‘Excuse me, where is the Buckingham palace?’
The policeman turned and gave me a big smile ‘Just go straight and turn left, you’ll see a big arch on your way and then go straight’
It was the first time a policeman gave me a sincere smile. Back in Malaysia, the policeman only smiles when say, “Datuk..boleh tolong aa?? (Datuk, can you help me???)”

We had to walk though a huge and long avenue as we passed the huge arch. The road was paved in red probably to symbolise a red carpet. Buckingham palace was a disappointment. I was expecting some palace guards dressed in the Red Coat to be standing in front of the gates. There wasn’t even one on the entrance.

Gin yew and I were very much tired by then. We barely rested and walked non-stop. However, it did not dampen our intensive and compact London tour. We headed straight to the London Bridge.

Buckingham Palace Arch

Buckingham: Gin Yew & I

The station for London Bridge is called London Bridge. Once again, we had totally no idea where the bridge is. Fortunately, there was a signboard that shows the way to London Bridge. We arrived upon an empty bridge. It was just a straight bridge with cars innocently crossing it. The word London Bridge is engraved on the bridge. It is not the bridge we wanted to see! We wanted the bridge that is always featured in post cards and advertisements!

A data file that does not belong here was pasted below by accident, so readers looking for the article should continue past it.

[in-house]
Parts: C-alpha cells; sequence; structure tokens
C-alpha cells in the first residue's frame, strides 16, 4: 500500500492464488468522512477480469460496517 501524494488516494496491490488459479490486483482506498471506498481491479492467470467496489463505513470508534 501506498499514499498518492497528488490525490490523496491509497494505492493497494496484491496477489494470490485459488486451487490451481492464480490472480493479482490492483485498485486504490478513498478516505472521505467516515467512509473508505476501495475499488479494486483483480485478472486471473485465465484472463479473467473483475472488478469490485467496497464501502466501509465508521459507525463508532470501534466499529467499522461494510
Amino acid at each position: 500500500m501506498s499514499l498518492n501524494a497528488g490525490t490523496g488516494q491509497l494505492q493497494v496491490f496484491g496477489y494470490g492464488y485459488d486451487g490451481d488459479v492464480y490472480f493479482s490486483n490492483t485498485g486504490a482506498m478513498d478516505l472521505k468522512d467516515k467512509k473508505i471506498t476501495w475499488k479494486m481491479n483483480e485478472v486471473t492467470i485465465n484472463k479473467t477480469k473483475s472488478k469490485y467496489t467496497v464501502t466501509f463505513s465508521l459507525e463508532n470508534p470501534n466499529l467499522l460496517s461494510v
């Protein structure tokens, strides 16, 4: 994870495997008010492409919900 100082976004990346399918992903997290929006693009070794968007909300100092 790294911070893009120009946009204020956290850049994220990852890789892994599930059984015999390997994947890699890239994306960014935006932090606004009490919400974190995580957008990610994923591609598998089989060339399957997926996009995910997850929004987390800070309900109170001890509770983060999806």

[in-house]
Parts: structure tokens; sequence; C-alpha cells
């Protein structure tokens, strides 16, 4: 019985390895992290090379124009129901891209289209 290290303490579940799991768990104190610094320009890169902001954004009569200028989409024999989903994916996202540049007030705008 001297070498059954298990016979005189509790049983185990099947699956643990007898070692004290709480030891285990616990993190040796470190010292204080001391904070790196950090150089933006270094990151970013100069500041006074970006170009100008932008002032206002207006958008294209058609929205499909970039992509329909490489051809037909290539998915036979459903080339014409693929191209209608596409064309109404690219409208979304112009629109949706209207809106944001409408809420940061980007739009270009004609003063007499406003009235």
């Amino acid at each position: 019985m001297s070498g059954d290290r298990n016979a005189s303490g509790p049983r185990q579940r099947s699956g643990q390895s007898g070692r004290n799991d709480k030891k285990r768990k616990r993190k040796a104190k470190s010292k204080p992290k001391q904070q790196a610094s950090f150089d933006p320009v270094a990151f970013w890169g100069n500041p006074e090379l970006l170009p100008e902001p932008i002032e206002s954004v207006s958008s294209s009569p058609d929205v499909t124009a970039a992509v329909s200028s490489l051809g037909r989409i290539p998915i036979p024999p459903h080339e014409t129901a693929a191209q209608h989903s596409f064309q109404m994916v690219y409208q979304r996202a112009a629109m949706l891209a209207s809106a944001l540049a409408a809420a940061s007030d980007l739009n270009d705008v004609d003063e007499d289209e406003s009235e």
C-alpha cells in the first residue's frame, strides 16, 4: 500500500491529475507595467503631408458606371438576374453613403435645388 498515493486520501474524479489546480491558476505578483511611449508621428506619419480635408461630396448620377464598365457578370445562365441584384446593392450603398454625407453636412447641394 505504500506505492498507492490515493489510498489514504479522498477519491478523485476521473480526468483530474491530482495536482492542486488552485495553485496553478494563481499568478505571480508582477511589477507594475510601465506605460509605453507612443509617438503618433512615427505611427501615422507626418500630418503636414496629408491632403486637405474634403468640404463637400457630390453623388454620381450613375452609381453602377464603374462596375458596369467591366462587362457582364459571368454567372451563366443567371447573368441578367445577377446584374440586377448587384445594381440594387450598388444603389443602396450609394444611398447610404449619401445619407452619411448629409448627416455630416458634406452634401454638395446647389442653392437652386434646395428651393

We stood on the middle of the bridge and found the real London Bridge we wanted to go. Tower Bridge (the real name for the bridge we wanted to go) is just few miles from London Bridge. I found out that the London Bridge was the first bridge that crossed River Thames. It was build by the Romans during its occupation of England.

It was sunset when we arrived at Tower Bridge thus it gave me great photos opt. We took couple of pictures, headed back to the tube and rushed back home.

Tower Bridge : Gin Yew & I

Tower Bridge

I almost missed my train again. I ran as soon as I got out from the tube and made it just in time for the train. Damn, my time management is really bad.

The train took me 2 hours again. I had to stop at Derby to take a bus back to Sheffield. The bus ride was unpleasant. Even though the bus was amazing stuffy and hot, the driver turned on the heater.
I arrived in Sheffield exhausted. I bought McDonalds for dinner and headed straight back home. Despite the lovely sceneries and clean streets. London is polluted. I cleaned my nose when I got back from London and found that all the substance was black.

I complained to my housemates that the Buckingham Palace guards weren’t around. Frederick told me that the guards would only appear during ceremonies!